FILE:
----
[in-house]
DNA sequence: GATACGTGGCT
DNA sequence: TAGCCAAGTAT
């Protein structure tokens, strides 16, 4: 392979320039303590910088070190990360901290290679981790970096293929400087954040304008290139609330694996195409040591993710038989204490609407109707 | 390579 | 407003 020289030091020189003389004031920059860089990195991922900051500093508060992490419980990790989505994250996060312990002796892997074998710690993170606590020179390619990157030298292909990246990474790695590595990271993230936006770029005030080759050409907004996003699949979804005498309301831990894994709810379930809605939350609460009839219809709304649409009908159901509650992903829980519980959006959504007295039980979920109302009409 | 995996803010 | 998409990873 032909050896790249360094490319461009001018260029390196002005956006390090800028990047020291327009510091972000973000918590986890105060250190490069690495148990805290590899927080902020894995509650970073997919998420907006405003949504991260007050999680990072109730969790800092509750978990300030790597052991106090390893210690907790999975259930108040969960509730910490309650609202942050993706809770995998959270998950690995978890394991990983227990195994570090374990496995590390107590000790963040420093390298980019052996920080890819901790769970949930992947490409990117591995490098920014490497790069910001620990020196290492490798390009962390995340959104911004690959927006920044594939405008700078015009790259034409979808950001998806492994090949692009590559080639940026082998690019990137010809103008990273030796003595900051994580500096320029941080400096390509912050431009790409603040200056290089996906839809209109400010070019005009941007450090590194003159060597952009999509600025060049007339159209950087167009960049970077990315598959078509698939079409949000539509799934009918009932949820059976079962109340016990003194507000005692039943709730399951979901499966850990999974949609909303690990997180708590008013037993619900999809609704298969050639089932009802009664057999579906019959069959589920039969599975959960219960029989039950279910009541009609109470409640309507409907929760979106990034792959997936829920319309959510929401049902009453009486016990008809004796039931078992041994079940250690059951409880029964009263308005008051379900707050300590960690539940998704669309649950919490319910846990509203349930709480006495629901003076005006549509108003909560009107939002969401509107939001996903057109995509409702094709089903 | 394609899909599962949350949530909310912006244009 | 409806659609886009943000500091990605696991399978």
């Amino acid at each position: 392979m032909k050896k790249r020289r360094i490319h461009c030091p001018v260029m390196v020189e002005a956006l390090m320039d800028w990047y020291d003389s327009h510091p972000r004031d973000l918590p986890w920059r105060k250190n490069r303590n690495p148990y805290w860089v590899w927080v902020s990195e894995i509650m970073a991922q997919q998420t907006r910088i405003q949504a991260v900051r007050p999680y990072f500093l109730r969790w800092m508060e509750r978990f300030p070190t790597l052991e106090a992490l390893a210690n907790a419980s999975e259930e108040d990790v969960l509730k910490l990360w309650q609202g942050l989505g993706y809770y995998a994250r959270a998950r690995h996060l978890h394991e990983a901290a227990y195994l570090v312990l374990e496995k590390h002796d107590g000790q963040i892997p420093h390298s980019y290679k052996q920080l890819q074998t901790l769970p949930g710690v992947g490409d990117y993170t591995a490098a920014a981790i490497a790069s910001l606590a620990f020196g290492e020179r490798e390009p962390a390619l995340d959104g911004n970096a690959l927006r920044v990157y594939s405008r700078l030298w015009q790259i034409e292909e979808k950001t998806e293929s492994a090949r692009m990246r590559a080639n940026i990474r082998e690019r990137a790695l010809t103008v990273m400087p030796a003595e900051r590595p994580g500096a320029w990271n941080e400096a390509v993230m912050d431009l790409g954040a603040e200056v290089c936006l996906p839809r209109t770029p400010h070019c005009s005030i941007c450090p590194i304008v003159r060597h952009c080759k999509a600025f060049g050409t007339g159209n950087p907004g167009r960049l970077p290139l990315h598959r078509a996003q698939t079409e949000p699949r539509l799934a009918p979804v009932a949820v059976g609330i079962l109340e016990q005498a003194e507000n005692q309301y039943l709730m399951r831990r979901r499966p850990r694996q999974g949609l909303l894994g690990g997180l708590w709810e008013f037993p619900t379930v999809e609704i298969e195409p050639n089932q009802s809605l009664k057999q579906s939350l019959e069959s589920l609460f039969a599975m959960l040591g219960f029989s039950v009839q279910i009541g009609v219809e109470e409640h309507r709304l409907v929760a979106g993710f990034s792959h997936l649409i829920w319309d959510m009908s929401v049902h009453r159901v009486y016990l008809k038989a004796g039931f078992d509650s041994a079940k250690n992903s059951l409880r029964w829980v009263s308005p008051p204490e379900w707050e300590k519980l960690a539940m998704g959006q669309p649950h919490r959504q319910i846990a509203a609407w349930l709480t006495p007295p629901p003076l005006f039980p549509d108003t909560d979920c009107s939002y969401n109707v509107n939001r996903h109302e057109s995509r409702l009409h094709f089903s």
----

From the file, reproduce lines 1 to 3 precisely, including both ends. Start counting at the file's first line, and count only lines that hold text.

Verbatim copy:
[in-house]
DNA sequence: GATACGTGGCT
DNA sequence: TAGCCAAGTAT